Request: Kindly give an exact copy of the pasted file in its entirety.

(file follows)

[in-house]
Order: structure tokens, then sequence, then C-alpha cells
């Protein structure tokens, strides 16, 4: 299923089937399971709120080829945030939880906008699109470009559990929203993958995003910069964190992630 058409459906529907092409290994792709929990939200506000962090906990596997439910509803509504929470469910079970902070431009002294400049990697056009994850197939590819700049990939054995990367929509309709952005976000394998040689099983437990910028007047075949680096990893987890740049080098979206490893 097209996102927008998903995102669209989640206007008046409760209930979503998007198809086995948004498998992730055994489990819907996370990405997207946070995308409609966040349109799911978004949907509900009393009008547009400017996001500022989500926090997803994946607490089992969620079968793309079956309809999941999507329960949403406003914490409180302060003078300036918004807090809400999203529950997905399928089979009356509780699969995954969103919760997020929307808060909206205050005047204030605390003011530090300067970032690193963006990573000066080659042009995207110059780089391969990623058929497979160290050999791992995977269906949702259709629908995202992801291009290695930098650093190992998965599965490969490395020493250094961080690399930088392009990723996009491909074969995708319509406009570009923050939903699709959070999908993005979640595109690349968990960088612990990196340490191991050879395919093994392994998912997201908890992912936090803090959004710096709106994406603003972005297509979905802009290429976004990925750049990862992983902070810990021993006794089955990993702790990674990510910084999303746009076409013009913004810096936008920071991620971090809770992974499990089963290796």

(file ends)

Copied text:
[in-house]
Order: structure tokens, then sequence, then C-alpha cells
């Protein structure tokens, strides 16, 4: 299923089937399971709120080829945030939880906008699109470009559990929203993958995003910069964190992630 058409459906529907092409290994792709929990939200506000962090906990596997439910509803509504929470469910079970902070431009002294400049990697056009994850197939590819700049990939054995990367929509309709952005976000394998040689099983437990910028007047075949680096990893987890740049080098979206490893 097209996102927008998903995102669209989640206007008046409760209930979503998007198809086995948004498998992730055994489990819907996370990405997207946070995308409609966040349109799911978004949907509900009393009008547009400017996001500022989500926090997803994946607490089992969620079968793309079956309809999941999507329960949403406003914490409180302060003078300036918004807090809400999203529950997905399928089979009356509780699969995954969103919760997020929307808060909206205050005047204030605390003011530090300067970032690193963006990573000066080659042009995207110059780089391969990623058929497979160290050999791992995977269906949702259709629908995202992801291009290695930098650093190992998965599965490969490395020493250094961080690399930088392009990723996009491909074969995708319509406009570009923050939903699709959070999908993005979640595109690349968990960088612990990196340490191991050879395919093994392994998912997201908890992912936090803090959004710096709106994406603003972005297509979905802009290429976004990925750049990862992983902070810990021993006794089955990993702790990674990510910084999303746009076409013009913004810096936008920071991620971090809770992974499990089963290796």